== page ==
Patient empowerment via technologies for patient-friendly personalized language

Mehnaz Adnan, Jim Warren, Hanna Suominen

Research output: A Conference proceeding or a Chapter in BookChapterpeer-review

3 Citations (Scopus)
1 Downloads (Pure)


Free-text reports are used in health care to transfer information between working shifts and sites. This text, written by a physician, nurse, specialist, ward secretary or other healthcare worker, is full of jargon, idioms and shorthand that patients find difficult to understand. If patients are to be empowered to take an active role and make informed decisions in their health care, they need support for understanding these reports. This chapter discusses language technologies as a way to provide support for patients to better understand free-text reports with difficult clinical language. This includes expanding shorthand, replacing words with patient-centric terms, providing term definitions, hyperlinking to further information on patientfriendly and reliable sites on the internet, and personalizing medication advice and other content. To conclude, statistical evaluations and benchmarks in shared tasks give evidence of language technologies being successful in making text easier to understand and better personalized. Moreover, electronic health records that both patients and clinicians use to read, write and share information are becoming more commonplace and provide a platform for language technologies to assist patients in reading free-text reports.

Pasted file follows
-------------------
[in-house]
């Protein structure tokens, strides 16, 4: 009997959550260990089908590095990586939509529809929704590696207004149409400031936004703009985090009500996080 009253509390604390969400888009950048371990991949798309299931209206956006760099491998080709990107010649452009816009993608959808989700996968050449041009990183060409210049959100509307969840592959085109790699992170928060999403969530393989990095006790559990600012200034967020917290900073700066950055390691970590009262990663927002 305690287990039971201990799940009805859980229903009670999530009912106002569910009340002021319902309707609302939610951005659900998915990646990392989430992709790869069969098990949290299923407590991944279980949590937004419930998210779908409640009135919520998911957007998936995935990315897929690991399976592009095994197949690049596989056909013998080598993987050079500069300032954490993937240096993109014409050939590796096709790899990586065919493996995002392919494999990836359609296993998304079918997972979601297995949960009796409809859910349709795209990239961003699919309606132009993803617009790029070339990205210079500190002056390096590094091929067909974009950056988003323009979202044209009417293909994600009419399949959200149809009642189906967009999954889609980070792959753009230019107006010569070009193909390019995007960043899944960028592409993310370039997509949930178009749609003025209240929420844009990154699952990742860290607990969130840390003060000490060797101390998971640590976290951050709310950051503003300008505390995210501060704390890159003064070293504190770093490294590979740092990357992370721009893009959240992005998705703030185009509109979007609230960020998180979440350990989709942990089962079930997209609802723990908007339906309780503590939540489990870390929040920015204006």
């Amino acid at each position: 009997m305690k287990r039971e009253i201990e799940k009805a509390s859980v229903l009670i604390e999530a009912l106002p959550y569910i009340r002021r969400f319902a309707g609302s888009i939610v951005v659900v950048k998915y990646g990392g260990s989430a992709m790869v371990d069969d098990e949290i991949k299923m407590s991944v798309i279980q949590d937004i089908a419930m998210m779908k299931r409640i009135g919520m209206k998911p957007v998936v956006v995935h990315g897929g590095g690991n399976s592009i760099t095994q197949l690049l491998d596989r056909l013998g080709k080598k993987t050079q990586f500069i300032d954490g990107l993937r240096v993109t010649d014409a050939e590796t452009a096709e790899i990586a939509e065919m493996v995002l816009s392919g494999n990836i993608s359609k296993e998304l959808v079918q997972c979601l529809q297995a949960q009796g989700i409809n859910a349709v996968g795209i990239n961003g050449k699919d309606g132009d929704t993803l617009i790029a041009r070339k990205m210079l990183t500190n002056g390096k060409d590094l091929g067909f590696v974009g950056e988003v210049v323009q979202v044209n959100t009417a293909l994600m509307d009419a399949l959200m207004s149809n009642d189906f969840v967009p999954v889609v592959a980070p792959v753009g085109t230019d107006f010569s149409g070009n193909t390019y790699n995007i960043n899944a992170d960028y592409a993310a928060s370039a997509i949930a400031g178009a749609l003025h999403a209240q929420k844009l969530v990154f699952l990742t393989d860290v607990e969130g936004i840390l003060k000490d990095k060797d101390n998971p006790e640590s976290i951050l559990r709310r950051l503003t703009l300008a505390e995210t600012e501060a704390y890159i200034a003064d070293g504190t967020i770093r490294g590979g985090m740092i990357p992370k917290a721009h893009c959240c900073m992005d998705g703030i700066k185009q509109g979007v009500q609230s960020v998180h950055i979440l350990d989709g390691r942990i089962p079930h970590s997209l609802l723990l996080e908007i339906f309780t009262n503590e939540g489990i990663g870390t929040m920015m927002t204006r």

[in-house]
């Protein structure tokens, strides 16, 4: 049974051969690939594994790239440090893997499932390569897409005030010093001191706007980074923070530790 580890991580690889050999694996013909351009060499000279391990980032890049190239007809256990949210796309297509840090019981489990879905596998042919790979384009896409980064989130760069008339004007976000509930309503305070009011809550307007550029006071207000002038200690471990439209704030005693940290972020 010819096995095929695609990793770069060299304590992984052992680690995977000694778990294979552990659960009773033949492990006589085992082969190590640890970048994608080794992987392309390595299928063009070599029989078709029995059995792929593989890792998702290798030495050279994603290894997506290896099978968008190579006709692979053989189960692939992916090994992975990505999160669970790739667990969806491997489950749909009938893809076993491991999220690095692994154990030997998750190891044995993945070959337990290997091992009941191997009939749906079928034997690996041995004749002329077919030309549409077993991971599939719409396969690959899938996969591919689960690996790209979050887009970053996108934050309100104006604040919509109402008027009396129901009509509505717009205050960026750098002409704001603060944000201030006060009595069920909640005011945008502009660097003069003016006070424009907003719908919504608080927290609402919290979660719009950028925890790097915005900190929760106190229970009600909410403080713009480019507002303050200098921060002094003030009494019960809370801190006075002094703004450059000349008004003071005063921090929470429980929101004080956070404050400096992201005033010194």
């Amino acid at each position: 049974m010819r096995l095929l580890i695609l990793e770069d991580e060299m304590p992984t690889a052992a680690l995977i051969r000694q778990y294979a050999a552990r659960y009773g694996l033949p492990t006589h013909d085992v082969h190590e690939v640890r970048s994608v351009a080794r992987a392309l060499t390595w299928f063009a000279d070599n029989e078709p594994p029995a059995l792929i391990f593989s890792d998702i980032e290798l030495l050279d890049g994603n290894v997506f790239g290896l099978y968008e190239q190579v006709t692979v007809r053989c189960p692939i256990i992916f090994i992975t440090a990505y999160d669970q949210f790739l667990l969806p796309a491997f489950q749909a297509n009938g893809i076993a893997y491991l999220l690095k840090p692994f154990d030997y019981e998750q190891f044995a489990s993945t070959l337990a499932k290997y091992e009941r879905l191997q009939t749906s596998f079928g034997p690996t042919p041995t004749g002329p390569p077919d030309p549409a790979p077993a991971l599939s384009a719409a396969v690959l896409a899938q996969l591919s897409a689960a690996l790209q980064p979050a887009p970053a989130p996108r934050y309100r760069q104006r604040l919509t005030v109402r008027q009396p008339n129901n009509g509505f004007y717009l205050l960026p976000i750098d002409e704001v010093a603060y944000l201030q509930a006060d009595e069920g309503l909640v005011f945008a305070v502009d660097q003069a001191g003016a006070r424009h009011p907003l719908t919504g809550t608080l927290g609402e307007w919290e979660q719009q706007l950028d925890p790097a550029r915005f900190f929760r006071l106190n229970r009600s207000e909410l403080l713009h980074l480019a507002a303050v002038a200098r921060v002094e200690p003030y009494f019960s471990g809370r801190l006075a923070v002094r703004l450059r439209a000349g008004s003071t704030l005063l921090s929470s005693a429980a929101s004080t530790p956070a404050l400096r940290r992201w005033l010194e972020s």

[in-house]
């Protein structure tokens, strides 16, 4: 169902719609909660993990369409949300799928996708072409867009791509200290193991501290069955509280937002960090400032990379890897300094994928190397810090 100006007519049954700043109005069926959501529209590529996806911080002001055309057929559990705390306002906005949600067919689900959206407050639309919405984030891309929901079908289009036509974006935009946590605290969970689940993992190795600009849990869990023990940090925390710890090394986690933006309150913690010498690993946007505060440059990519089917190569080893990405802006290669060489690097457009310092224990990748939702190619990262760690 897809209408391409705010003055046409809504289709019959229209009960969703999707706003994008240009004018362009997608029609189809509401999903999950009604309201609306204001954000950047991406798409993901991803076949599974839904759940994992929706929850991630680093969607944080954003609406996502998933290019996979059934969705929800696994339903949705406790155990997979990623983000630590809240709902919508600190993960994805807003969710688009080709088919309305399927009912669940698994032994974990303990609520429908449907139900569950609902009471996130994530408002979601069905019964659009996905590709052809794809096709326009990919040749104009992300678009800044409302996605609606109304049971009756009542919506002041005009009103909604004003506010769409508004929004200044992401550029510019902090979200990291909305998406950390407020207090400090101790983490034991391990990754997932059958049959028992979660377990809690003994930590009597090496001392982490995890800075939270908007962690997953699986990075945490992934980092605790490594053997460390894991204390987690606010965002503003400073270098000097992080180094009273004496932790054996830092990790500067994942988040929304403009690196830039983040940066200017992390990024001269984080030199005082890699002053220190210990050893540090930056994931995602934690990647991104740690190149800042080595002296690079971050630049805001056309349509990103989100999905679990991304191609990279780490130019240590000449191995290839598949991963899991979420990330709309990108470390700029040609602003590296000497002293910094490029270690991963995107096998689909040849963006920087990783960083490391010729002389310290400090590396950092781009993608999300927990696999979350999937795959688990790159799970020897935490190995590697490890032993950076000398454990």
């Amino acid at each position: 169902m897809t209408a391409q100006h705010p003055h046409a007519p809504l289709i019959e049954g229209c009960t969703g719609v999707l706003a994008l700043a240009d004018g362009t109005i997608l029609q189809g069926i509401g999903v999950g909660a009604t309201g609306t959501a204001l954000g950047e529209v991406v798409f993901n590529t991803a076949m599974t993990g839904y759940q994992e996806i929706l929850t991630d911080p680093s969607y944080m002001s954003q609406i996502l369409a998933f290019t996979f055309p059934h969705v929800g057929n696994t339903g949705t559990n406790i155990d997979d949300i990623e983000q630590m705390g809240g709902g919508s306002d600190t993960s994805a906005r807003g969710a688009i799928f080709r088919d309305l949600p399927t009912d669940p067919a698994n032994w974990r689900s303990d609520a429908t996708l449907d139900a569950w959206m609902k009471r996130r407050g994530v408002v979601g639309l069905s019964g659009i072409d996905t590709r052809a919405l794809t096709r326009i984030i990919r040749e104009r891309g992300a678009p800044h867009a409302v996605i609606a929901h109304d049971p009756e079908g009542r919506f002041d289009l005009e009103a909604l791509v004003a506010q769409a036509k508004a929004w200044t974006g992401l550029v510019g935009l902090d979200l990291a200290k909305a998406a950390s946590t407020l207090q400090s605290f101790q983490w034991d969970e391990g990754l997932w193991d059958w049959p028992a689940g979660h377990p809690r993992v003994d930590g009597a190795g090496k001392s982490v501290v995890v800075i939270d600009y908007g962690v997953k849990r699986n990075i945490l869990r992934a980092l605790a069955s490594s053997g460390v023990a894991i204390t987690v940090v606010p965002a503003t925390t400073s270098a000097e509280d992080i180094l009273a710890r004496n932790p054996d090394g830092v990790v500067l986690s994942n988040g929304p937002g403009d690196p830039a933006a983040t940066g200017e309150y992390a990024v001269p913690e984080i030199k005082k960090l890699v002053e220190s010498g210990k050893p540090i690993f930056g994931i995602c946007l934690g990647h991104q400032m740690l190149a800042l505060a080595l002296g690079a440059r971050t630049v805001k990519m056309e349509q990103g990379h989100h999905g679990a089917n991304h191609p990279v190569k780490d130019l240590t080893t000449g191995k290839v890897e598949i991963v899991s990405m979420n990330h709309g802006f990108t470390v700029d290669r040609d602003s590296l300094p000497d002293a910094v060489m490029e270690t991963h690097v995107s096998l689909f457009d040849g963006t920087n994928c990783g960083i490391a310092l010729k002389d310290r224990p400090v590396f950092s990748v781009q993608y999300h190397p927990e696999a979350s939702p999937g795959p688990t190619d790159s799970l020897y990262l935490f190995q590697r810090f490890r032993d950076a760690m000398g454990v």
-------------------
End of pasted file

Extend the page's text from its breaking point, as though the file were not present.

Original languageEnglish
Title of host publicationInformation Technology for Patient Empowerment in Healthcare
EditorsMaria Adela Grando, Ronen Rozenblum, David Bates
Place of PublicationBerlin
PublisherWalter de Gruyter
Number of pages11
ISBN (Electronic)9781614514343
ISBN (Print)9781614515920
Publication statusPublished - 1 Jan 2015

Publication series

NameInformation Technology for Patient Empowerment in Healthcare


Dive into the research topics of 'Patient empowerment via technologies for patient-friendly personalized language'. Together they form a unique fingerprint.

Cite this